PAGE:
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Steve Funk

 
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  • Sell Tesla Now, Its Strategy Is Already Failing [View article]
    madhaus,
    Here is a Roadster for sale:
    http://bit.ly/1eH8gv8

    New in 2010: $157k
    For sale 2013: $79k
    Oct 22, 2013. 04:07 PM | Likes Like |Link to Comment
  • Sell Tesla Now, Its Strategy Is Already Failing [View article]
    Dave,
    Tesla is "cash neutral" only on an operating basis. There is no way they are covering capital expenditure. There have been several official acknowledgements that $200M will be invested in Q3 and Q4. The majority of that is for productivity improvements to the Model S line. Tesla has also acknowledged that they will have to start capital spending for the Model X by early to mid-2014. The Model S program all-in cost was $600M. Even if they can leverage plant for the Model X it will still cost $400-$500M BEFORE production starts. Start-up with the falcon wing door will almost certainly be equal or greater than the Model S. By my count we are at $600M cap ex by Q3 2014 and Tesla does not have that much in the bank. Check out the 10-Q in a couple weeks. There are more projects being worked on, like right hand drive that will cost big bucks in the body shop. Tesla shows non-gaap earnings but there is no cash flow to pay for these projects. Perhaps instead of just throwing darts you can show us all where the money is?
    Oct 22, 2013. 03:56 PM | 1 Like Like |Link to Comment
  • Sell Tesla Now, Its Strategy Is Already Failing [View article]
    Samuel,
    " What's stopping Tesla from growing to be the size of Audi, Mercedes, or BMW? If you look at the competition for the Model S, it's not even close.
    Aston Martin sold 3400 cars total in 2012"

    You have some Chinese bookkeeping going on here. Your Aston Martin comparison is silly, the Rapide (similar style to Model S) goes for well over $200k. http://bit.ly/HdejMO I don't think that Aston Martin is worried about losing customers to Tesla.

    In the end you can compare car sales all you want but the auto business is capital intensive. The car companies that survive have a stable capital source. Tesla does not. Aston Martin was owned by Ford until 2007 and recently entered into a partnership with Mercedes. Audi could not stand alone as a business, it has VW as a parent to supply engineering, parts, test facilities, etc. BMW is part of the Delton AG holding company controlled by Stefan Quandt's family (http://bit.ly/Hdelo7), one of the richest family's in the world. Tesla will run out of cash in the middle of 2014 and Tesla will need more cash (billions) for years after that in order to realize Elon's dream. Where is the money going to come from? Can Elon keep the hype up for that long? How much stock can be sold on this dream?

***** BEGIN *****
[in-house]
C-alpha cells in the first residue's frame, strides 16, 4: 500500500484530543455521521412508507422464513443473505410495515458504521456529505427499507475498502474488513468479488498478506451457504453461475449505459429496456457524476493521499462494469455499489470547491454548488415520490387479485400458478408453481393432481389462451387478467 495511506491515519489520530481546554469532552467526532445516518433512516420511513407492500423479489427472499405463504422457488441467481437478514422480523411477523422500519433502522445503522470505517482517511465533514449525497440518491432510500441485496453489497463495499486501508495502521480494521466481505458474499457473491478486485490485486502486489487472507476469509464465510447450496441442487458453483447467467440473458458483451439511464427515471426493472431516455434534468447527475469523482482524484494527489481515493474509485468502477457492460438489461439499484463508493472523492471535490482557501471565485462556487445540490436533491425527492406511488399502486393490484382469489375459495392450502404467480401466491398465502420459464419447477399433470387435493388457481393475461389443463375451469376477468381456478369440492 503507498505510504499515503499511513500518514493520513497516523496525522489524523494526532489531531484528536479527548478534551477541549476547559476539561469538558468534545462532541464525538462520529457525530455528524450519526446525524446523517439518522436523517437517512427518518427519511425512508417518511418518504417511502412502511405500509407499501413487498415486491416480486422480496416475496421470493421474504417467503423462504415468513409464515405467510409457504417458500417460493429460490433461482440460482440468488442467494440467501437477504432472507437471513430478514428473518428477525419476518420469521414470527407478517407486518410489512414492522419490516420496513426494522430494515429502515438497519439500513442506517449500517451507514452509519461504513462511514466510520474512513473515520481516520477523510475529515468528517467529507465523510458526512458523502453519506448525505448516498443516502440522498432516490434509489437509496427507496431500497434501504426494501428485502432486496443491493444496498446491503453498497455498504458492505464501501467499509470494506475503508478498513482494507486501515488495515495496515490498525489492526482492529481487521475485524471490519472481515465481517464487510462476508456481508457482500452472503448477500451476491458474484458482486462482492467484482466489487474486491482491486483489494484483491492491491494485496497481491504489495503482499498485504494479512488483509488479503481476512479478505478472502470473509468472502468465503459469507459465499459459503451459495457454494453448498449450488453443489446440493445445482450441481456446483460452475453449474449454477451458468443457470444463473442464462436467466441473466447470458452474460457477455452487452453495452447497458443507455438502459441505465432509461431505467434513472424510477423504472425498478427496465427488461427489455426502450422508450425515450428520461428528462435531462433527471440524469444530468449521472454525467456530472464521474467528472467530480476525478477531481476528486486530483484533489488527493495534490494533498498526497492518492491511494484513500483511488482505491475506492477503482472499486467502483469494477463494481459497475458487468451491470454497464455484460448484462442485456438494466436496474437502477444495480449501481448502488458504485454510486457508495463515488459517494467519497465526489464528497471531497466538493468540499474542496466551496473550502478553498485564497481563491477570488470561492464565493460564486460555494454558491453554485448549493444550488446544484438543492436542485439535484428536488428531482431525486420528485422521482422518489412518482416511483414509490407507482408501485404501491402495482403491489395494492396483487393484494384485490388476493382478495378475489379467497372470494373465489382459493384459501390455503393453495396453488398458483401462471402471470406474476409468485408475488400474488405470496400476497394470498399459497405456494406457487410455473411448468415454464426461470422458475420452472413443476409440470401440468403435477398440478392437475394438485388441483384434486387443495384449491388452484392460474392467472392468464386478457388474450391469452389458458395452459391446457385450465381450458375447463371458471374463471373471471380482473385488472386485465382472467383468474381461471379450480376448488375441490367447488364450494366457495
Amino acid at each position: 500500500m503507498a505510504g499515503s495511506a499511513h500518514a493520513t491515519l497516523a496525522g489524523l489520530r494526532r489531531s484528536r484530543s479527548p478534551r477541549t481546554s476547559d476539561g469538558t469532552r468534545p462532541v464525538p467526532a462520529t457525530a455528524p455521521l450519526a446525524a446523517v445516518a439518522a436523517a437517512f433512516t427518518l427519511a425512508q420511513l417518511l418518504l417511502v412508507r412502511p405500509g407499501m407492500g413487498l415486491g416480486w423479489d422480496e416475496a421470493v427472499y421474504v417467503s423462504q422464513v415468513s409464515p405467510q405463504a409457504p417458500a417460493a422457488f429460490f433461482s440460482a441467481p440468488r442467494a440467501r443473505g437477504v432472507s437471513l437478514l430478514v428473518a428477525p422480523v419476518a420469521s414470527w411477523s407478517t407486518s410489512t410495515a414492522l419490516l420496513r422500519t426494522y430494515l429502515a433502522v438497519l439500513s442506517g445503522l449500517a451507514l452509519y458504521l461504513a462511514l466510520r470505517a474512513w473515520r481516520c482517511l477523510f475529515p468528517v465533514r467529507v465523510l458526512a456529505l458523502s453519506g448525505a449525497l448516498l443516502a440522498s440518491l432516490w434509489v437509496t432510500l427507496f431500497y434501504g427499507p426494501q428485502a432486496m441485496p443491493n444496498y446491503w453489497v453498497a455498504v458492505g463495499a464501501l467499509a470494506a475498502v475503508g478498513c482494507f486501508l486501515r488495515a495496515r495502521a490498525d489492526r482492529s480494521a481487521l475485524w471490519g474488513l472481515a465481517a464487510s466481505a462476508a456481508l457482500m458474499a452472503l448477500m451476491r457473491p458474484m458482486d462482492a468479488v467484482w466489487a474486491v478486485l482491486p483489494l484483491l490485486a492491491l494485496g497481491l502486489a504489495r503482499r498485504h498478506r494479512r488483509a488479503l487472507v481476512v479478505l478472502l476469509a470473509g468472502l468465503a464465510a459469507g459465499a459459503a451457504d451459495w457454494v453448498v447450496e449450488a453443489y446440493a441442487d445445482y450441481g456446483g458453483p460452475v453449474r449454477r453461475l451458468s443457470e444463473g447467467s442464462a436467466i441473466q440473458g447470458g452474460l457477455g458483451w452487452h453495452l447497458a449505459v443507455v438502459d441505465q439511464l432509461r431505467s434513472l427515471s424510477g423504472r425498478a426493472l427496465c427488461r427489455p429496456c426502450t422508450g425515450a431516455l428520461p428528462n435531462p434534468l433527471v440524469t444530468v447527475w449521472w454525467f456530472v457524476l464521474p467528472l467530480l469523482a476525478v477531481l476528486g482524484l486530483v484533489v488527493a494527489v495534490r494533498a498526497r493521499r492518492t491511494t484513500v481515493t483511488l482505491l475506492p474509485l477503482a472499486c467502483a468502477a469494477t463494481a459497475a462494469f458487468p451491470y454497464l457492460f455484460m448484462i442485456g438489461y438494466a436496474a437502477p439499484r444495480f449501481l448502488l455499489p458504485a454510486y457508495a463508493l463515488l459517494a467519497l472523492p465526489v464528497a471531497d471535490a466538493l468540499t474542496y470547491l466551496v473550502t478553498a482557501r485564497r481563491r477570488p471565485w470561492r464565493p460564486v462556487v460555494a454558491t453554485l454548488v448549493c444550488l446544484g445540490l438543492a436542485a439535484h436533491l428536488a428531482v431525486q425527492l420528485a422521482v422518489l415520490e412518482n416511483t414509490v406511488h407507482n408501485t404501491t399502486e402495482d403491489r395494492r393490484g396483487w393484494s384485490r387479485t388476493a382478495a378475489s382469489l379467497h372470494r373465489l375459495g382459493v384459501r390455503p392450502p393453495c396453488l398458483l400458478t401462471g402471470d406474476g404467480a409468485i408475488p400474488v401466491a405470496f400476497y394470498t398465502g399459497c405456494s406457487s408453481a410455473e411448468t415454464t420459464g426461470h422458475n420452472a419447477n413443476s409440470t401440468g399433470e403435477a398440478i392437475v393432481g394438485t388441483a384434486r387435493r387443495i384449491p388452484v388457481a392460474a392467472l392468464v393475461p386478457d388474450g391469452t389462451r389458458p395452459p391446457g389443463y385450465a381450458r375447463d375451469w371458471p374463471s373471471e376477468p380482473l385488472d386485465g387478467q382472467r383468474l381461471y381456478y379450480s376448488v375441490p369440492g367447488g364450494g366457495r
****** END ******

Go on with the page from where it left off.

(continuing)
Oct 22, 2013. 01:58 PM | 2 Likes Like |Link to Comment
  • Sell Tesla Now, Its Strategy Is Already Failing [View article]
    madhaus,
    You are guilty of what you accuse. You cannot say that Tesla has patent and cost advantages as a general statement. I have looked at many Tesla patents, including the ones transferred from Mercedes, and I see no real advantage. If there are seminal patents protecting the business please share with us.

    As for cost advantage, Tesla makes one of the most expensive production cars on the planet and they are struggling to make a profit. Where is the cost advantage? Their P&L clearly points out that the Model S is very expensive to build, contrary to your general claims.
    Oct 21, 2013. 01:23 PM | 10 Likes Like |Link to Comment
  • EVs, Solar Panels And Free Lunch Sophistries [View article]
    Dan,
    You need to check your math. VW is right.
    Oct 20, 2013. 01:06 PM | Likes Like |Link to Comment
  • EVs, Solar Panels And Free Lunch Sophistries [View article]
    LabTech,
    So what you are advocating is a move to 75% nuclear electric generation like France? That is how they get their CO2 numbers so low.
    Oct 17, 2013. 08:11 PM | 3 Likes Like |Link to Comment
  • The Mythology Of Tesla's Valuation [View article]
    Samuel H,

    The DOE has done analysis that show your 5% is low and that mean driving miles does not accurately predict how many times/ year you are likely to run out of charge.

    Also, you are one of the fortunate ones in America. As many as 40% of cars are parked each night more than 20 feet from an electrical outlet. How do you propose those people charge their Tesla? That is not an insignificant part of the market. It will take decades for charging outlets to be installed everywhere needed and that will slow the growth of EV's.
    Oct 17, 2013. 09:15 AM | Likes Like |Link to Comment
  • The Mythology Of Tesla's Valuation [View article]
    marshgre,
    The industrial motors that you speak of were almost certainly squirrel cage motors. The Tesla motor is also a squirrel cage type motor.
    Oct 17, 2013. 09:10 AM | Likes Like |Link to Comment
  • The Mythology Of Tesla's Valuation [View article]
    marshgre,
    "I've worked around industrial AC electric motors for 20 plus years and have only ever seen two of these motors fail they were both between 50 and 60 years old"

    This is more silly talk. Squirrel cage motors are reliable but they certainly don't have a mean life of 50 years. Especially a motor with variable frequency drive with reversing loads.